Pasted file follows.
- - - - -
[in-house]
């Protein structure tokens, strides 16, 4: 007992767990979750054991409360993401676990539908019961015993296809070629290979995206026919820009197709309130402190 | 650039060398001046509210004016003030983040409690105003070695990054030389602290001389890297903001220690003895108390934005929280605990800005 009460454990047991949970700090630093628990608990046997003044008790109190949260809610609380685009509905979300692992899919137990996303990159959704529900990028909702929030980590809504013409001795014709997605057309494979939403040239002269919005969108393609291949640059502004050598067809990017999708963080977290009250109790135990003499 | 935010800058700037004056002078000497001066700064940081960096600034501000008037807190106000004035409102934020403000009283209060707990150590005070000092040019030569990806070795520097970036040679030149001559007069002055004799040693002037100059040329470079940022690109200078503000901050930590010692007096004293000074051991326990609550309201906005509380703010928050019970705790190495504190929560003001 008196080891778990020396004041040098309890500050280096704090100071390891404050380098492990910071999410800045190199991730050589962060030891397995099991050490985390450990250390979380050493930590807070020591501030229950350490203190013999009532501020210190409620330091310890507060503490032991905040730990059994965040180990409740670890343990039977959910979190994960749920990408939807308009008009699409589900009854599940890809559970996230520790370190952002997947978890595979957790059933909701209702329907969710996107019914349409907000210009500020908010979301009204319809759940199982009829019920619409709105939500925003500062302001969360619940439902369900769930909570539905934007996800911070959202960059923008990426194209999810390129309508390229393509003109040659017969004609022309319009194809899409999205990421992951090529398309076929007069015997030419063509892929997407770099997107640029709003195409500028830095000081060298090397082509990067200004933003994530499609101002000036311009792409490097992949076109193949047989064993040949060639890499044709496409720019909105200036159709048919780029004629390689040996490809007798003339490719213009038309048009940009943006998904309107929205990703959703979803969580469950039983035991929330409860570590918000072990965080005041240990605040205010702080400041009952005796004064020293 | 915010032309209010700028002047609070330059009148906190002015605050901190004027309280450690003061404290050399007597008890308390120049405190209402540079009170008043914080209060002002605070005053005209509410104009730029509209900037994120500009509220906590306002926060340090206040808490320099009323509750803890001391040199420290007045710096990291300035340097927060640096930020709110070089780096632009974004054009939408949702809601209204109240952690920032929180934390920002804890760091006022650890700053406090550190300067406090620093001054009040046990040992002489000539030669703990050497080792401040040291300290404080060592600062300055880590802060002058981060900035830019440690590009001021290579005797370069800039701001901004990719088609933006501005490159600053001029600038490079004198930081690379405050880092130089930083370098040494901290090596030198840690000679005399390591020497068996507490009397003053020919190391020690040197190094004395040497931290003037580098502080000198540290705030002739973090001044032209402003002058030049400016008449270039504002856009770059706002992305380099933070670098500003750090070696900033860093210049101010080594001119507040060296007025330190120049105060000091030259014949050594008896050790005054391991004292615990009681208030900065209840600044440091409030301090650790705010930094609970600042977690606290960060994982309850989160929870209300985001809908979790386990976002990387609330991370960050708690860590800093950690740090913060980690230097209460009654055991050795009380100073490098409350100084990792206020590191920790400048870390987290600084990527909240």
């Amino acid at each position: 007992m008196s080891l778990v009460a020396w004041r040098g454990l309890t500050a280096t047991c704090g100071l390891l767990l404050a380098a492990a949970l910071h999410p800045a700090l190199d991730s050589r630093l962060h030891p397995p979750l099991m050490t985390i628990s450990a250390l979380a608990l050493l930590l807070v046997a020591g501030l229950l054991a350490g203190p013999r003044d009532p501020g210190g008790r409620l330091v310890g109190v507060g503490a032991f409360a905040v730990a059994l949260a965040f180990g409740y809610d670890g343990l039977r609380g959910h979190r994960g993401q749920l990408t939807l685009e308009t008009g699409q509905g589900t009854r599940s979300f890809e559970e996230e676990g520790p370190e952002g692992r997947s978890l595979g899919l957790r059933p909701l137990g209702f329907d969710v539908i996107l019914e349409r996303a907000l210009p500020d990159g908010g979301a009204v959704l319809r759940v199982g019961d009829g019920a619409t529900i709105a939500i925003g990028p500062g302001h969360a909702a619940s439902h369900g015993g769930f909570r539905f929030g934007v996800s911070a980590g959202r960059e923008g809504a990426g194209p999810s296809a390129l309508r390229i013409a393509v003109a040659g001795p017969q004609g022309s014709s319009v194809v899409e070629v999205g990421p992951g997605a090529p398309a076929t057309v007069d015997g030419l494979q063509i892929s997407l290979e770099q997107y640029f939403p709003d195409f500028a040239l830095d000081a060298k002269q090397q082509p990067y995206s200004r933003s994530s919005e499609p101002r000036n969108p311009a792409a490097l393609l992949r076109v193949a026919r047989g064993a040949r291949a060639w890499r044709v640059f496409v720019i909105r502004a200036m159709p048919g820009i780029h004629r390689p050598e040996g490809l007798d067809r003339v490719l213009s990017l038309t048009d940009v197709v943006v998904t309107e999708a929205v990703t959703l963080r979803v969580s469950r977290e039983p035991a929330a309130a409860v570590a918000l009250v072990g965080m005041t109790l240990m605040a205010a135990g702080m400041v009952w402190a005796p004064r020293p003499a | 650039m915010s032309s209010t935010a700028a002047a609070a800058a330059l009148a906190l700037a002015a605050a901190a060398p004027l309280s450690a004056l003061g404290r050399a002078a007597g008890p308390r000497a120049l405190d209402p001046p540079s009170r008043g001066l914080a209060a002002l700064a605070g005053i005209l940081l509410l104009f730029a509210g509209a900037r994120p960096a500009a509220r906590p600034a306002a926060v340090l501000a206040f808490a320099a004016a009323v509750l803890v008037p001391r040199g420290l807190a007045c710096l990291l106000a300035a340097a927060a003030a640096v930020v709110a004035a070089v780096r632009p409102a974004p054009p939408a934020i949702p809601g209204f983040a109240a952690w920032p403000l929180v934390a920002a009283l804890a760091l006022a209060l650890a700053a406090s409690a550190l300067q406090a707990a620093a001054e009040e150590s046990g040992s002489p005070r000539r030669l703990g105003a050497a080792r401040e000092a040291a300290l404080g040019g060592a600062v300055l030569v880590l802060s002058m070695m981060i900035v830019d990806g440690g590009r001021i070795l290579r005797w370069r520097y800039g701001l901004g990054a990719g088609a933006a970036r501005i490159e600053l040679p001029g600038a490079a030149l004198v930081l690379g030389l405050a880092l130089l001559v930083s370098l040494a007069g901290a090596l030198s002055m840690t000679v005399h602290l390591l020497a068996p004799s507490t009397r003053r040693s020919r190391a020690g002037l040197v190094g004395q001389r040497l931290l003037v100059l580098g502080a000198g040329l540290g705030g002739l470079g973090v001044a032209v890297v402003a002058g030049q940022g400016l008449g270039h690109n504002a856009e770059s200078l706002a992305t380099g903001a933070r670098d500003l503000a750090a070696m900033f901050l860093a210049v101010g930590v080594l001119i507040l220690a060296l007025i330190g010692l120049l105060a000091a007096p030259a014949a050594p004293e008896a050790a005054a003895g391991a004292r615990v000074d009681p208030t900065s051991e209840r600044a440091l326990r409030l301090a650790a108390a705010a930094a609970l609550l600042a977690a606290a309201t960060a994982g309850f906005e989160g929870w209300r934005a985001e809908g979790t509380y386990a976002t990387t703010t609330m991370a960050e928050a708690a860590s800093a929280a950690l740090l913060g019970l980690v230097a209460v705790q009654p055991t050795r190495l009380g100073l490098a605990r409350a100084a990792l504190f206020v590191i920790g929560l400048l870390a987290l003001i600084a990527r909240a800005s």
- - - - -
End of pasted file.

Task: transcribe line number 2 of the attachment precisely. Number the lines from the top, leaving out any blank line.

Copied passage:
């Protein structure tokens, strides 16, 4: 007992767990979750054991409360993401676990539908019961015993296809070629290979995206026919820009197709309130402190 | 650039060398001046509210004016003030983040409690105003070695990054030389602290001389890297903001220690003895108390934005929280605990800005 009460454990047991949970700090630093628990608990046997003044008790109190949260809610609380685009509905979300692992899919137990996303990159959704529900990028909702929030980590809504013409001795014709997605057309494979939403040239002269919005969108393609291949640059502004050598067809990017999708963080977290009250109790135990003499 | 935010800058700037004056002078000497001066700064940081960096600034501000008037807190106000004035409102934020403000009283209060707990150590005070000092040019030569990806070795520097970036040679030149001559007069002055004799040693002037100059040329470079940022690109200078503000901050930590010692007096004293000074051991326990609550309201906005509380703010928050019970705790190495504190929560003001 008196080891778990020396004041040098309890500050280096704090100071390891404050380098492990910071999410800045190199991730050589962060030891397995099991050490985390450990250390979380050493930590807070020591501030229950350490203190013999009532501020210190409620330091310890507060503490032991905040730990059994965040180990409740670890343990039977959910979190994960749920990408939807308009008009699409589900009854599940890809559970996230520790370190952002997947978890595979957790059933909701209702329907969710996107019914349409907000210009500020908010979301009204319809759940199982009829019920619409709105939500925003500062302001969360619940439902369900769930909570539905934007996800911070959202960059923008990426194209999810390129309508390229393509003109040659017969004609022309319009194809899409999205990421992951090529398309076929007069015997030419063509892929997407770099997107640029709003195409500028830095000081060298090397082509990067200004933003994530499609101002000036311009792409490097992949076109193949047989064993040949060639890499044709496409720019909105200036159709048919780029004629390689040996490809007798003339490719213009038309048009940009943006998904309107929205990703959703979803969580469950039983035991929330409860570590918000072990965080005041240990605040205010702080400041009952005796004064020293 | 915010032309209010700028002047609070330059009148906190002015605050901190004027309280450690003061404290050399007597008890308390120049405190209402540079009170008043914080209060002002605070005053005209509410104009730029509209900037994120500009509220906590306002926060340090206040808490320099009323509750803890001391040199420290007045710096990291300035340097927060640096930020709110070089780096632009974004054009939408949702809601209204109240952690920032929180934390920002804890760091006022650890700053406090550190300067406090620093001054009040046990040992002489000539030669703990050497080792401040040291300290404080060592600062300055880590802060002058981060900035830019440690590009001021290579005797370069800039701001901004990719088609933006501005490159600053001029600038490079004198930081690379405050880092130089930083370098040494901290090596030198840690000679005399390591020497068996507490009397003053020919190391020690040197190094004395040497931290003037580098502080000198540290705030002739973090001044032209402003002058030049400016008449270039504002856009770059706002992305380099933070670098500003750090070696900033860093210049101010080594001119507040060296007025330190120049105060000091030259014949050594008896050790005054391991004292615990009681208030900065209840600044440091409030301090650790705010930094609970600042977690606290960060994982309850989160929870209300985001809908979790386990976002990387609330991370960050708690860590800093950690740090913060980690230097209460009654055991050795009380100073490098409350100084990792206020590191920790400048870390987290600084990527909240």